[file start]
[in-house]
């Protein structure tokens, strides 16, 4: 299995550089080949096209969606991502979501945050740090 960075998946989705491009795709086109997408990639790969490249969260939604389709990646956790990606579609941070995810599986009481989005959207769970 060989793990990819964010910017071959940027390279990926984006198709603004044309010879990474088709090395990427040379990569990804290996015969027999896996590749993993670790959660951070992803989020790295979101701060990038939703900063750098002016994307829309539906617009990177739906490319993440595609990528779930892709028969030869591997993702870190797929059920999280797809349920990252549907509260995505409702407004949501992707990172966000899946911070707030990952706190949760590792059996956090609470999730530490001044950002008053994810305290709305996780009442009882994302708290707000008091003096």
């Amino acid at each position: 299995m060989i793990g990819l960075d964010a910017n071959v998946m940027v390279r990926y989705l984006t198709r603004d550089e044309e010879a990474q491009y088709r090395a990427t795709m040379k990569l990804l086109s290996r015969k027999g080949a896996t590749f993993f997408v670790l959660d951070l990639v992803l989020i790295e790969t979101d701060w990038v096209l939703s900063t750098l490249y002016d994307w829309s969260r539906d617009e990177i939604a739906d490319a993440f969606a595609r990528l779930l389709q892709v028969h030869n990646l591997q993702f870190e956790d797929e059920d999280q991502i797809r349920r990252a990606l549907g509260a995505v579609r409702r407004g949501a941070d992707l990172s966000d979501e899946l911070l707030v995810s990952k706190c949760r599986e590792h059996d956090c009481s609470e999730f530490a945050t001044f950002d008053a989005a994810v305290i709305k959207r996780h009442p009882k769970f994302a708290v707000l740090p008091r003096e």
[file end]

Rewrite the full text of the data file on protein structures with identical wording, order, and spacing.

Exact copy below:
[in-house]
């Protein structure tokens, strides 16, 4: 299995550089080949096209969606991502979501945050740090 960075998946989705491009795709086109997408990639790969490249969260939604389709990646956790990606579609941070995810599986009481989005959207769970 060989793990990819964010910017071959940027390279990926984006198709603004044309010879990474088709090395990427040379990569990804290996015969027999896996590749993993670790959660951070992803989020790295979101701060990038939703900063750098002016994307829309539906617009990177739906490319993440595609990528779930892709028969030869591997993702870190797929059920999280797809349920990252549907509260995505409702407004949501992707990172966000899946911070707030990952706190949760590792059996956090609470999730530490001044950002008053994810305290709305996780009442009882994302708290707000008091003096």
């Amino acid at each position: 299995m060989i793990g990819l960075d964010a910017n071959v998946m940027v390279r990926y989705l984006t198709r603004d550089e044309e010879a990474q491009y088709r090395a990427t795709m040379k990569l990804l086109s290996r015969k027999g080949a896996t590749f993993f997408v670790l959660d951070l990639v992803l989020i790295e790969t979101d701060w990038v096209l939703s900063t750098l490249y002016d994307w829309s969260r539906d617009e990177i939604a739906d490319a993440f969606a595609r990528l779930l389709q892709v028969h030869n990646l591997q993702f870190e956790d797929e059920d999280q991502i797809r349920r990252a990606l549907g509260a995505v579609r409702r407004g949501a941070d992707l990172s966000d979501e899946l911070l707030v995810s990952k706190c949760r599986e590792h059996d956090c009481s609470e999730f530490a945050t001044f950002d008053a989005a994810v305290i709305k959207r996780h009442p009882k769970f994302a708290v707000l740090p008091r003096e």